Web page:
Get our free email newsletter with just one click

The Rubenstein Kiss review at Nottingham Playhouse – ‘powerful, sobering and thought-provoking’

The Rubenstein Kiss at Nottingham Playhouse. Photo: Robert Day The Rubenstein Kiss at Nottingham Playhouse. Photo: Robert Day

Part of the Conspiracy Season at Nottingham Playhouse, James Phillips’ high-intensity drama is based on the real-life story of Ethel and Julius Rosenberg, Communist idealists executed in McCarthyist America in 1953 for allegedly passing atomic secrets to the Soviet Union.

It is set against the grubby backdrop of a mushroom cloud and punctuated with soaring arias from Puccini. Knowing the inevitable outcome of the story for Jakob and Esther Rubenstein makes it hard to watch at times. Their feverish, prolonged and overwhelmingly clumsy embrace after two years of physical separation is the most highly charged moment in the play, a physical expression of all the moral dilemmas it poses. Are ideas more important than lives? If you have to make a choice, who do you betray?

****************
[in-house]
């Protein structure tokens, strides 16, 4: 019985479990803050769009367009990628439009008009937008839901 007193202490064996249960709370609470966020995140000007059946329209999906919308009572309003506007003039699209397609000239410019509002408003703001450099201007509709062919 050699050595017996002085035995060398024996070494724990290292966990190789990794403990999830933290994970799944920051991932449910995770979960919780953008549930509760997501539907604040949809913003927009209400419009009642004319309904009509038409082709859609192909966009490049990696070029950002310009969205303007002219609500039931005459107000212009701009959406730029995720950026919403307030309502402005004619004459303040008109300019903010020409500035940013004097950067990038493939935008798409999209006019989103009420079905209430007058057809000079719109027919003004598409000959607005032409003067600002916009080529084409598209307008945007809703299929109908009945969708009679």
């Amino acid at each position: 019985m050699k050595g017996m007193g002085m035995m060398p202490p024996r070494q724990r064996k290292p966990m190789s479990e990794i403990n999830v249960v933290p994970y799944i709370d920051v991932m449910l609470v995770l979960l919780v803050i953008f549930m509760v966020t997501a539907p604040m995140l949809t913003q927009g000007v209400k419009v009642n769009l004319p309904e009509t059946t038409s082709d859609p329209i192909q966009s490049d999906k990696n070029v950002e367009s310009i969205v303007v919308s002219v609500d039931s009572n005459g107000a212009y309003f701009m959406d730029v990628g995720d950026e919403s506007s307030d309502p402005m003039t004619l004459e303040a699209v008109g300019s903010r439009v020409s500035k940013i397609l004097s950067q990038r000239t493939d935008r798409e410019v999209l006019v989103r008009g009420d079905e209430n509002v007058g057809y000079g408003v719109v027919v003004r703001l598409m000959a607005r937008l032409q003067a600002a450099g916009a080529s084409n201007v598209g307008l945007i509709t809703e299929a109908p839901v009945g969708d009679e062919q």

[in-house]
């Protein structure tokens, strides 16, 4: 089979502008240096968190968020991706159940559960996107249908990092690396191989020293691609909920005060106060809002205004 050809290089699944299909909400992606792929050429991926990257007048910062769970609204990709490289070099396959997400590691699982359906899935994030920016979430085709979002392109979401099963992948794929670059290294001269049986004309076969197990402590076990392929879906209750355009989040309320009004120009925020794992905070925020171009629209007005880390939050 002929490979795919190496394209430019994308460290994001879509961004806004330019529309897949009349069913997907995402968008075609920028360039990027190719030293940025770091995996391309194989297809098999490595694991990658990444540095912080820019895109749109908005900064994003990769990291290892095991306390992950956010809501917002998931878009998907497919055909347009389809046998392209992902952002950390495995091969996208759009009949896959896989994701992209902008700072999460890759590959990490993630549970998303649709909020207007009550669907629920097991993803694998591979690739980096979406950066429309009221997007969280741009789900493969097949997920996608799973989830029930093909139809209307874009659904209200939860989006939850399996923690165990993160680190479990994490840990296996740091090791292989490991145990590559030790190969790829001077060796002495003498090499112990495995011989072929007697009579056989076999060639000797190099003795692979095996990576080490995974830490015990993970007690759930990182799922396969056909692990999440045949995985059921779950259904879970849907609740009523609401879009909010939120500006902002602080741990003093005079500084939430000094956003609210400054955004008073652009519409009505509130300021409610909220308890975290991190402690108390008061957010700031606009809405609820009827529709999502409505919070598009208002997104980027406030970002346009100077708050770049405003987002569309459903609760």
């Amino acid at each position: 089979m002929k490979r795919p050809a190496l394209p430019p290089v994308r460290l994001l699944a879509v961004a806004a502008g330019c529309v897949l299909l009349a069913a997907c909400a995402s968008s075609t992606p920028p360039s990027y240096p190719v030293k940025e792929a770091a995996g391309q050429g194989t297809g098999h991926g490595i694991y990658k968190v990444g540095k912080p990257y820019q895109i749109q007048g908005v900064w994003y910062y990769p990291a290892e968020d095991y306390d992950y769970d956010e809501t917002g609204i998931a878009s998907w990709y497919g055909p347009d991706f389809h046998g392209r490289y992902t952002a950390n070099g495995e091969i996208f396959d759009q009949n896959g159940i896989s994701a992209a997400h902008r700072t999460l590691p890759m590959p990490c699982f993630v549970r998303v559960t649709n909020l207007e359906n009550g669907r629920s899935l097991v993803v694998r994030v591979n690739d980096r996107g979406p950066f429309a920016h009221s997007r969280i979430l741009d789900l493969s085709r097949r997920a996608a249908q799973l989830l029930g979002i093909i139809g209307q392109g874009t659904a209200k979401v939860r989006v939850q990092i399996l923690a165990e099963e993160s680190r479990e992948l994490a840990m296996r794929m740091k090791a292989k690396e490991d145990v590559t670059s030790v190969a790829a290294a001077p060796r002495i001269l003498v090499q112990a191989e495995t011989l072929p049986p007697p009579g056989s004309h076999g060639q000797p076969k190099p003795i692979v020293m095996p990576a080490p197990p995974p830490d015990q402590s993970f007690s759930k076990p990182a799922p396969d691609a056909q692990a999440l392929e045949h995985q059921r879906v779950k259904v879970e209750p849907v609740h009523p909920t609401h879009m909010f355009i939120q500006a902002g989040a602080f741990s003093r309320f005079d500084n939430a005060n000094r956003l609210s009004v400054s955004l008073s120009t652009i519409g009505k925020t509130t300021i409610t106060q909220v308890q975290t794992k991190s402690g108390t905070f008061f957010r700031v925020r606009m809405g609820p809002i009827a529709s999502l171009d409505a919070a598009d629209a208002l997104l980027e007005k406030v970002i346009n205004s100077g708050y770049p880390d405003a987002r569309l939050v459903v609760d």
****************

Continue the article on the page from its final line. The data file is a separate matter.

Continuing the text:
Katherine Manners plays the opera-loving Esther with an energy, mischief and joyfulness that yields to fierce bravery and defiance. It is a consummate performance. Joe Coen is the intense and studious Jakob, burdened with the responsibility of being a survivor. His interrogation by the clever and confident lawyer, Paul Cranmer (Cornell S John), is masterly in its rising dynamic and ultimate choice: “Confess and live. That’s the deal.”

Nicely paced, there is a Montague and Capulet element to the story in the meeting, in 1976, of two bright and appealing young people, Matthew (Simon Haines) and Anna (Gillian Saker). Mark Field is the ebullient and defensive David Girshfeld and Ellie Burrow the gentle Rachel Liebermann. A searing evening, with resonance of course for our own troubled times.

We need your help…

When you subscribe to The Stage, you’re investing in our journalism. And our journalism is invested in supporting theatre and the performing arts.

The Stage is a family business, operated by the same family since we were founded in 1880. We do not receive government funding. We are not owned by a large corporation. Our editorial is not dictated by ticket sales.

We are fully independent, but this means we rely on revenue from readers to survive.

Help us continue to report on great work across the UK, champion new talent and keep up our investigative journalism that holds the powerful to account. Your subscription helps ensure our journalism can continue.

Subscribers to The Stage get 10% off The Stage Tickets’ price
Powerful, sobering and thought-provoking drama